Town says goodbye to troops — Monticello honors National Guard unit prior to deployment to Middle East
Blaze Bozeman gripped a small American flag and waved it furiously toward the Mississippi National Guard troops as they marched along Broad Street in Monticello Wednesday.
Balanced on the tailgate of his father’s pickup truck, he grabbed the larger flag, twice his height, and hoisted it up above his head as they passed in formation. Somewhere in the camouflaged group was another Bozeman — Blaze and his dad’s cousin Aaron, who will be heading to Fort Bliss, Texas, in two weeks with the 155th Armored Brigade Combat Team. From there, the “Dixie Thunder” will scatter over nine countries in the Middle East for a year.
Ryan Bozeman checked the 6-year-old out of school for the troops’ 2 p.m. parade through town. He remembered his father doing the same thing when his uncle received a similar send-off for Operation Desert Storm.
“I want my little boy to know what’s going on,” he said.
Several hundred people attended the send-off for the 106th Brigade Support Battalion — part of the 155th that is headquartered in Monticello.
Georgia-Pacific’s catfish frying team fed the troops and their families at the armory at noon, then the battalion marched along Broad Street to a reception at the Lawrence County Courthouse lawn.
Mayor Martha Watts and the Monticello Board of Aldermen organized the send-off to show their support for the National Guard unit. The Lawrence County High School band played and the troops were led by the high school JROTC color guard. The Patriot Guard also participated in the parade. Lawrence County Miss Hospitality Miranda King welcomed the troops to the reception.
Col. Robert D. Ferguson, commander of the 155th Armored Brigade Combat Team, spoke on behalf of the troops.
He said the brigade is made up of about 3,500 citizen soldiers serving in units throughout the state. For this deployment, they’re sending overseas 80 to 90 tanks, 130 armored transports and about 900 wheeled vehicles.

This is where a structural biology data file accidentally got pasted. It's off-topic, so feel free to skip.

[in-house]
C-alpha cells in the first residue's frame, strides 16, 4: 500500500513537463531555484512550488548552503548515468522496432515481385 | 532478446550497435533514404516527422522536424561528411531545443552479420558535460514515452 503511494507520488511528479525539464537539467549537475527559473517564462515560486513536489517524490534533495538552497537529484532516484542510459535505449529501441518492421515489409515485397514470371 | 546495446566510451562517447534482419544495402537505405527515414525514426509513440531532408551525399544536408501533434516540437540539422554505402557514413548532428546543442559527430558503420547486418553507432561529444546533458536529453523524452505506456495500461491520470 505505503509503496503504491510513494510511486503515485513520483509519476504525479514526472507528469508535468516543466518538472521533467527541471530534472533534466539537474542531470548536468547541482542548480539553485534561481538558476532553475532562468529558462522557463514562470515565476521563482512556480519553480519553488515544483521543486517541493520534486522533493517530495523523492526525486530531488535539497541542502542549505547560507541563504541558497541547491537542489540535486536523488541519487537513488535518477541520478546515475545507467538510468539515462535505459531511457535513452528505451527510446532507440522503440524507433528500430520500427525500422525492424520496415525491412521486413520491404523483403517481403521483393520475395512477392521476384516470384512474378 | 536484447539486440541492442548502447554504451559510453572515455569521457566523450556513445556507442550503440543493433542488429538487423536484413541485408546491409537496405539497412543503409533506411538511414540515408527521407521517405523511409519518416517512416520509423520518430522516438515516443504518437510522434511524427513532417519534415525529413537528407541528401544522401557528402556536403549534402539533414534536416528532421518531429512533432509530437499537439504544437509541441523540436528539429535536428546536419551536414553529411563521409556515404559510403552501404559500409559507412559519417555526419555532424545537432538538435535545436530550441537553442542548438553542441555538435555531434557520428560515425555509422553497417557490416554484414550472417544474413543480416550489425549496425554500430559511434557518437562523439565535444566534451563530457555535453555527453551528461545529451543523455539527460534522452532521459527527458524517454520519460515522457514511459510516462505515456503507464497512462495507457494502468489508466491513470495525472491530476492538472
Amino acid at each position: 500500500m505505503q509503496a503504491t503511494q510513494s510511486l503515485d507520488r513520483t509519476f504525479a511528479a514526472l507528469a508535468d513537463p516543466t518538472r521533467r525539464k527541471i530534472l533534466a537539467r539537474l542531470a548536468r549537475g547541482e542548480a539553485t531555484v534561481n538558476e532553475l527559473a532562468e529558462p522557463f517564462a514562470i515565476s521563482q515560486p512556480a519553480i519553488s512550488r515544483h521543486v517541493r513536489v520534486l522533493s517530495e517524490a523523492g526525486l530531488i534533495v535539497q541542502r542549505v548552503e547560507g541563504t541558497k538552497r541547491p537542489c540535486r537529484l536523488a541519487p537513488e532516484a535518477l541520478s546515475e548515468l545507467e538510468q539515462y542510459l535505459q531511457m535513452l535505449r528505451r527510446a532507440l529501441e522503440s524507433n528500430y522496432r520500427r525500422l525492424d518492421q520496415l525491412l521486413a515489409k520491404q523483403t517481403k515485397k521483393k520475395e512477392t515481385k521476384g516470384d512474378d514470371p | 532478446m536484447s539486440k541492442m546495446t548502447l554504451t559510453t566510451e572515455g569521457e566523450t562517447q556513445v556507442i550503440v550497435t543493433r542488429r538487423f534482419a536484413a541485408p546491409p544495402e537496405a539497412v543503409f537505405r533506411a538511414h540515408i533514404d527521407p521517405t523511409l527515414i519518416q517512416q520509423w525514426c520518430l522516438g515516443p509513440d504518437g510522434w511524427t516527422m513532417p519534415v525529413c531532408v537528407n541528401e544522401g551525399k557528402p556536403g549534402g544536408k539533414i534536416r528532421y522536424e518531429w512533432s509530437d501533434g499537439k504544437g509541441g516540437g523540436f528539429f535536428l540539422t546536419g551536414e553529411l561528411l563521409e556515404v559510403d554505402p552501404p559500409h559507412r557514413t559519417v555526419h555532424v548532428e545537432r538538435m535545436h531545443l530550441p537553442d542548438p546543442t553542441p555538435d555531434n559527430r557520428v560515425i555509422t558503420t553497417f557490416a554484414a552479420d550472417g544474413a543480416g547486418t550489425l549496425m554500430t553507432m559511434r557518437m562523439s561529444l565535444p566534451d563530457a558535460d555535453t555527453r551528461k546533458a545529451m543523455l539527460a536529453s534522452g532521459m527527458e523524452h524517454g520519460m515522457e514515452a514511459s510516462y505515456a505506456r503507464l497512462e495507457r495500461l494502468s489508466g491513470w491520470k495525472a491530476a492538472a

It’s the largest deployment of the Mississippi National Guard since Operation Torch in 1942, which was the allied invasion of North Africa.
Ferguson said he’s often asked if the Iraqi War, which began in 2003, is over.
“It’s never stopped,” he said. “We’re still at war.”
He nodded toward the men and women at attention on the front lawn, surrounded on three sides by their friends, families and supporters. He addressed the crowd.
“While you look at these soldiers and the sacrifices they’re about to make, don’t forget their families,” he said. “These guys make a sacrifice not everybody can make.”
Sgt. Joshua Reno will be putting his job as plant manager of M&M Milling in Brookhaven on hold for a year, but his biggest sacrifice will be leaving his wife, Kayla Beth, and their three children — Alec, 4; Hollis, 2; and 6-month-old Barrett.
“We’ve been doing a lot of praying,” he said.
He’s also been getting things ready for when he’ll be gone at the end of the month. He’s grateful that they have family on both sides who will be there to help with the boys. His mother and stepdad, Nancy and Robert Smith, are looking for a sturdy yellow ribbon to tie on one of the oak trees at their Brookhaven home. They bought their daughter-in-law a video camera to catch all the important moments Reno will miss.
Kayla Beth Reno said she’s planning to FaceTime and Skype her husband as often as possible. She said her cell phone will be on a loud ringer for the next year.
She’s going to become an expert behind the lens, “so he won’t miss them growing up.”
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